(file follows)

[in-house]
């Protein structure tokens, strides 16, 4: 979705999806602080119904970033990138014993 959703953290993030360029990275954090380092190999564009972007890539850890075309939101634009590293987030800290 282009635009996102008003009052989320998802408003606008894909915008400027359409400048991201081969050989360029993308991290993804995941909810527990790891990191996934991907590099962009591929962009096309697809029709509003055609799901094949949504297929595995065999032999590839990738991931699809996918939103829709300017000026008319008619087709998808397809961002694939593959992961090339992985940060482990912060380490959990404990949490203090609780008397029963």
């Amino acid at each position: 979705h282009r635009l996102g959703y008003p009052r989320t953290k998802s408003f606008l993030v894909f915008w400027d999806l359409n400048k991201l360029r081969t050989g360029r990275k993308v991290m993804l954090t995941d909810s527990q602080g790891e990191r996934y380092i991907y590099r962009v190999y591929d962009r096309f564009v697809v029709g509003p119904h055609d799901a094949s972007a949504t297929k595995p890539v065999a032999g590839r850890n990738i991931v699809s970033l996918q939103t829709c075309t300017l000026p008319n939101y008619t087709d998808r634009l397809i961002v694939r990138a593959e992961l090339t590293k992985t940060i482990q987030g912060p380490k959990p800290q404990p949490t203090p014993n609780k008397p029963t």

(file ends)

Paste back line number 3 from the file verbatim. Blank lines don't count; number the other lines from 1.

């Amino acid at each position: 979705h282009r635009l996102g959703y008003p009052r989320t953290k998802s408003f606008l993030v894909f915008w400027d999806l359409n400048k991201l360029r081969t050989g360029r990275k993308v991290m993804l954090t995941d909810s527990q602080g790891e990191r996934y380092i991907y590099r962009v190999y591929d962009r096309f564009v697809v029709g509003p119904h055609d799901a094949s972007a949504t297929k595995p890539v065999a032999g590839r850890n990738i991931v699809s970033l996918q939103t829709c075309t300017l000026p008319n939101y008619t087709d998808r634009l397809i961002v694939r990138a593959e992961l090339t590293k992985t940060i482990q987030g912060p380490k959990p800290q404990p949490t203090p014993n609780k008397p029963t």